Dress up your plain cabinets by installing crown molding to cabinet tops to make them more sophisticated! A beautiful upgrade, today’s tutorial is for adding trim to a cabinet.
I promised a few weeks back while installing laundry room cabinets that I would show you how we added crown molding to the top. Molding is an easy way to make cabinets look expensive and upscale. Much like crown molding makes walls look more classy, crown molding does the same for cabinets.
You use the same methods for cutting crown molding on cabinets that you would use to install on your wall. I have shared a couple tricks to make cutting and installing crown molding as easy as possible in this post.
Tools needed to Cut Crown Molding for Cabinets
- a compound miter saw (it can be done with a miter box, but I don’t recommend it)
- tape measure
- angle tool (really helpful, but not required)
- straight edge
- brad nails or finishing nails
- wood filler patch
- wood for framing (if using a frame)
- scrap wood
- L-brackets and screws (if using a frame)
- crown molding
First, we start with a plain ‘ole stock cabinet from Home Depot.
Step 1a: Mark where the Crown Molding will sit on the cabinet
Use a straight edge (such as a long level) to mark where the crown molding will sit on the cabinet facing. I recommend at least 1 inch of space above the line to attach the molding.
Step 1b: Build a Frame if necessary
If you have cabinets that don’t have enough room to attach the molding directly to the cabinet, we have a solution for that! In fact, this also works well if you have gaps or cabinets that aren’t perfectly square.
We built a frame that would sit on top of the cabinet and that we could attach the trim to the frame above the cabinet. The frame measures the exact same size as the sides and front of the cabinet. We used L-brackets to put it together. The cross brace (center of the board) keeps the side boards from bowing out.
See how it just sits nicely up there? It isn’t even attached! I did mention that this was the easiest way to install crown molding on cabinets, right? The frame meant that we could add the molding without having to do all the work precariously balancing on a ladder.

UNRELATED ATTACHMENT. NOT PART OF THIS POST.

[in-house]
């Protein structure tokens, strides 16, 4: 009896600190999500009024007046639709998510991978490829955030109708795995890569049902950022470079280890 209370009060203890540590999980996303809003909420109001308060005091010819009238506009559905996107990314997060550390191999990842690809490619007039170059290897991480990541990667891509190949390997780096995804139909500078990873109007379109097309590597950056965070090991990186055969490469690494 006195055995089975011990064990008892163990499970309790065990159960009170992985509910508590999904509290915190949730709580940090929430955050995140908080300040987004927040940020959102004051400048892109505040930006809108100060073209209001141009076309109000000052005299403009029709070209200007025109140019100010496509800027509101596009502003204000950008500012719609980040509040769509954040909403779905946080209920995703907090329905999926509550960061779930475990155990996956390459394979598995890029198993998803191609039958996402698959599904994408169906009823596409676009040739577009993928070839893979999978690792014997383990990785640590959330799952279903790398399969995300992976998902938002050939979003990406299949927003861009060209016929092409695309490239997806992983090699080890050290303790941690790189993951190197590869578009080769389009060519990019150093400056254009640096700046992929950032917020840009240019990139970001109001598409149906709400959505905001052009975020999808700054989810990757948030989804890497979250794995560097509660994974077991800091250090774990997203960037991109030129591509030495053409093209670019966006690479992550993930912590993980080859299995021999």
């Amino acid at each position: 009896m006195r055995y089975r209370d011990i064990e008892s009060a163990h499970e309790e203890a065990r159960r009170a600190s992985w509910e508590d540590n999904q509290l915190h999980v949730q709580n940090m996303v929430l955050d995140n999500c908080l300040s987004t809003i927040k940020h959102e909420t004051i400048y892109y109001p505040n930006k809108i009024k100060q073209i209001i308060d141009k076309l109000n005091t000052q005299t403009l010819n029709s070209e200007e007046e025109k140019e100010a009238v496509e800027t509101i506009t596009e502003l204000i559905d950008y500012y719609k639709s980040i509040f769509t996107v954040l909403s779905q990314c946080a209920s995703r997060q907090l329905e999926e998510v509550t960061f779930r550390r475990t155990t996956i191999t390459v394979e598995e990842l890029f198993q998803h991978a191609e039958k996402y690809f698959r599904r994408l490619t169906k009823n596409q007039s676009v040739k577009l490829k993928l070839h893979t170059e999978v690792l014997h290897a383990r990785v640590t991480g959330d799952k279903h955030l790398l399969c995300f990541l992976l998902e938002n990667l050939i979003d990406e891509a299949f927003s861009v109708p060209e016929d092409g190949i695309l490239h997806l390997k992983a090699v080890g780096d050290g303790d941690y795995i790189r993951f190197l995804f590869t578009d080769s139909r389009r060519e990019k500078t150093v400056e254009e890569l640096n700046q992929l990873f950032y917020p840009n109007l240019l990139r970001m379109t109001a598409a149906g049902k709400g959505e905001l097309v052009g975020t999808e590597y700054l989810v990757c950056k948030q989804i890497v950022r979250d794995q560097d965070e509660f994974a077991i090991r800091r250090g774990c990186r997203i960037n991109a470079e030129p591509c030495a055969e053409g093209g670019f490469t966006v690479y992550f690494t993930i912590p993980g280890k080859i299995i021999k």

Note: Our cabinet has almost no lip, so the molding is placed higher on the frame. You can move the molding as low or high on the frame as you like.
Once painted, this will look perfectly natural. It’s a bit trickier with stain, but you can match the wood species and stain.
Step 2: Measure and Cut
The thing about installing crown molding is that you can’t assume that any angle will be perfectly 45 degrees. I find that holding the piece of crown molding up to the cabinet and marking where it needs to be cut or using an angle jig is the most effective way.
Use pieces of crown molding that are generously longer than each piece needs to be — giving you enough to work with but allowing you to work with manageably sized pieces.
- Start on one end where the molding meets the wall and work around one corner at a time.
- I find that inside corners should be prioritized (see below for what an inside corner is).
- Cut both pieces before attaching.
- For outside corners, I make the first cuts usually about 1/16 inch longer than my pencil marks. This allows for room around the curve and gives a little room for testing the angle.
How to Cut Crown Molding
To cut crown molding, you can either use a compound mitre saw or a crown molding box. I am currently working on a post (and video) to show how to cut crown molding, but for now, this is one of the better videos that I could find demonstrating the technique.
A few tips for cutting crown molding:
- Never assume your angles are perfectly 90 degrees. Mark them before cutting.
- For outside corners, I cut about 1/16 longer than the measurement. It just works better that way for me.
- If you have trouble holding the crown molding against the fence, cut a scrap piece of wood in a triangle that is the size of your gap.
- Generally speaking, I don’t do the “cut the leading edge” trick. I usually cut the inside corners first (one at 45 and then mark the opposite piece for the leftover angle), then work outward from that corner.
The video below gives some handy tips for how to cut the corners on crown molding.
To attach the molding after cutting, we used wood glue and nailed across the bottom where the boards meets the frame.
Since the top corners are floating (i.e. not nailed to a wall), we keep tight corners by stapling them and nailing the opposing pieces of crown molding into each other. Be careful to aim the nail correctly so it doesn’t pierce through the visible part of the crown molding.
I then patched the nail holes with my favorite wood filler and painted to match the cabinet.
It honestly looks like it came like that. Adding the molding to the cabinet is a simple project and you don’t have to be a cabinet maker to add some class to your cabinets.
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